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Larger body size leads to greater female beluga whale ovarian reproductive activity at the southern periphery of their range
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  • Steven Ferguson,
  • David Yurkowski,
  • Justine Hudson,
  • Tera Edkins,
  • Cornelia Willing,
  • Cortney Watt
Steven Ferguson
Fisheries and Oceans Canada

Corresponding Author:[email protected]

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David Yurkowski
Fisheries and Oceans Canada
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Justine Hudson
Fisheries and Oceans Canada
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Tera Edkins
Fisheries and Oceans Canada
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Cornelia Willing
Fisheries and Oceans Canada
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Cortney Watt
Fisheries and Oceans Canada
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Identification of phenotypic characteristics in reproductively successful individuals provides important insights into the evolutionary processes that cause range shifts due to environmental change. Female beluga whales (Delphinapterus leucas) from the Baffin Bay region (BB) of the Canadian Arctic in the core area of the species’ geographic range have larger body size than their conspecifics at the southern range periphery in Hudson Bay (HB). We investigated the mechanism for this north and south divergence as it relates to ovarian reproductive activity (ORA = total corpora) that combines morphometric data with ovarian corpora counted from female reproductive tracts. Based on the previous finding of reproductive senescence in older HB females, but not for BB whales, we compared ORA patterns of the two populations with age and body length. Female beluga whale ORA increased more quickly with age (63% partial variation explained) in BB than in HB (41%). In contrast, body length in HB female beluga whales accounted for considerably more of the total variation (12 vs 1%) in ORA compared to BB whales. We speculate that female HB beluga whale ORA was more strongly linked with body length due to higher population density resulting in food competition that favors the energetic advantages of larger body size during seasonal food limitations. Understanding the evolutionary mechanism of how ORA varies across a species’ range will assist conservation efforts in anticipating and mitigating future challenges associated with a warming planet.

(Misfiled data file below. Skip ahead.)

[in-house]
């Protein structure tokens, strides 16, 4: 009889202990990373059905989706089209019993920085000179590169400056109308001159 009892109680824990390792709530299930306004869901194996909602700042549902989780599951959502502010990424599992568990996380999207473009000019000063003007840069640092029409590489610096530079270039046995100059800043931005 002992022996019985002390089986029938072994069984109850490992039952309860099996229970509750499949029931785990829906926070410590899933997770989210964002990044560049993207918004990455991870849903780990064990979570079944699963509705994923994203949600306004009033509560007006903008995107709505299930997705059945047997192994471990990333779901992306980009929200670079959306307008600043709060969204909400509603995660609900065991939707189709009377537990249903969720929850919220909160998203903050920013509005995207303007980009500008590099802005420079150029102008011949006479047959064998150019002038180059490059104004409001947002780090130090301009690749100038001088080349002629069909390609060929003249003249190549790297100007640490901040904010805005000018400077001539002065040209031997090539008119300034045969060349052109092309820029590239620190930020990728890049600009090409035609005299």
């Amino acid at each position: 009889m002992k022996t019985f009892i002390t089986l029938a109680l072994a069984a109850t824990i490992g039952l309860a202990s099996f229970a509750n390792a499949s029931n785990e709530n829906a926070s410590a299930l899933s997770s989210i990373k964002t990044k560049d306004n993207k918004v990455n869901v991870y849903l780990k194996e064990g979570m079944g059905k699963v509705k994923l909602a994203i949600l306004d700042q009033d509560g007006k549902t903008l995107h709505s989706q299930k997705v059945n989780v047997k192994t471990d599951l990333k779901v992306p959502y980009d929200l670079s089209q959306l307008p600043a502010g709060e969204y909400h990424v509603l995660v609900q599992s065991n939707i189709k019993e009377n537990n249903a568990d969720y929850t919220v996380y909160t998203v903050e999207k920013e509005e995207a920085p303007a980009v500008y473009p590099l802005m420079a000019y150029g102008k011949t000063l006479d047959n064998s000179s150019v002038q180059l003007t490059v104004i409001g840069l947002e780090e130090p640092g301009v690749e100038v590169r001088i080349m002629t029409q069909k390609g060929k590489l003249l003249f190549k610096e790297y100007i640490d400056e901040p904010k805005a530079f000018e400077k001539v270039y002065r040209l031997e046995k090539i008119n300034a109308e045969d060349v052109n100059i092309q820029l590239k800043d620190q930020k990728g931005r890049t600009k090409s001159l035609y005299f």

30 Jun 2021Submitted to Ecology and Evolution
01 Jul 2021Submission Checks Completed
01 Jul 2021Assigned to Editor
11 Jul 2021Reviewer(s) Assigned
11 Sep 2021Review(s) Completed, Editorial Evaluation Pending
01 Oct 2021Editorial Decision: Revise Minor
05 Oct 20211st Revision Received
06 Oct 2021Submission Checks Completed
06 Oct 2021Assigned to Editor
06 Oct 2021Review(s) Completed, Editorial Evaluation Pending
02 Nov 2021Editorial Decision: Accept
Dec 2021Published in Ecology and Evolution volume 11 issue 23 on pages 17314-17322. 10.1002/ece3.8367